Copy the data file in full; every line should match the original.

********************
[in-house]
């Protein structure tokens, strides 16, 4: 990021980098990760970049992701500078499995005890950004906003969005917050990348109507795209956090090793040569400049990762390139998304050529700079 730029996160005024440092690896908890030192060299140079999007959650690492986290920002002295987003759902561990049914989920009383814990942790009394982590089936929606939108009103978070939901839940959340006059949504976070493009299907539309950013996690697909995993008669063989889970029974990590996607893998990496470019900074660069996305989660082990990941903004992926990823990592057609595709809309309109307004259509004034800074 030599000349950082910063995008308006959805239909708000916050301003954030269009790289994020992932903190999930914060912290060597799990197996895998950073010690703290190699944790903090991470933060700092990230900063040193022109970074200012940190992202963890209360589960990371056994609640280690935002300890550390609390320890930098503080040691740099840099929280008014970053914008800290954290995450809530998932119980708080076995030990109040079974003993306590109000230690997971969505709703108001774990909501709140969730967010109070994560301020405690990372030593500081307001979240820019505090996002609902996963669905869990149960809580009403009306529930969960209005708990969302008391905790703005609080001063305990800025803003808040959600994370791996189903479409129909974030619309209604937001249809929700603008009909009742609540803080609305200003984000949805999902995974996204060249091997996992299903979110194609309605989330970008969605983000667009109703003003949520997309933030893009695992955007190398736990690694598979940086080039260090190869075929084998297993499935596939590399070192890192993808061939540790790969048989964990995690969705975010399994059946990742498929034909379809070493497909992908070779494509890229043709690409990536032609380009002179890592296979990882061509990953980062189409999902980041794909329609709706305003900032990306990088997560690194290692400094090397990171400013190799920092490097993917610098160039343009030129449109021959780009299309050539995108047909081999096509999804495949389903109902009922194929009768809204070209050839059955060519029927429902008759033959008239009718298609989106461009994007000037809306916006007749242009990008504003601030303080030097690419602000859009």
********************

[in-house]
């Protein structure tokens, strides 16, 4: 990021980098990760970049992701500078499995005890950004906003969005917050990348109507795209956090090793040569400049990762390139998304050529700079 730029996160005024440092690896908890030192060299140079999007959650690492986290920002002295987003759902561990049914989920009383814990942790009394982590089936929606939108009103978070939901839940959340006059949504976070493009299907539309950013996690697909995993008669063989889970029974990590996607893998990496470019900074660069996305989660082990990941903004992926990823990592057609595709809309309109307004259509004034800074 030599000349950082910063995008308006959805239909708000916050301003954030269009790289994020992932903190999930914060912290060597799990197996895998950073010690703290190699944790903090991470933060700092990230900063040193022109970074200012940190992202963890209360589960990371056994609640280690935002300890550390609390320890930098503080040691740099840099929280008014970053914008800290954290995450809530998932119980708080076995030990109040079974003993306590109000230690997971969505709703108001774990909501709140969730967010109070994560301020405690990372030593500081307001979240820019505090996002609902996963669905869990149960809580009403009306529930969960209005708990969302008391905790703005609080001063305990800025803003808040959600994370791996189903479409129909974030619309209604937001249809929700603008009909009742609540803080609305200003984000949805999902995974996204060249091997996992299903979110194609309605989330970008969605983000667009109703003003949520997309933030893009695992955007190398736990690694598979940086080039260090190869075929084998297993499935596939590399070192890192993808061939540790790969048989964990995690969705975010399994059946990742498929034909379809070493497909992908070779494509890229043709690409990536032609380009002179890592296979990882061509990953980062189409999902980041794909329609709706305003900032990306990088997560690194290692400094090397990171400013190799920092490097993917610098160039343009030129449109021959780009299309050539995108047909081999096509999804495949389903109902009922194929009768809204070209050839059955060519029927429902008759033959008239009718298609989106461009994007000037809306916006007749242009990008504003601030303080030097690419602000859009």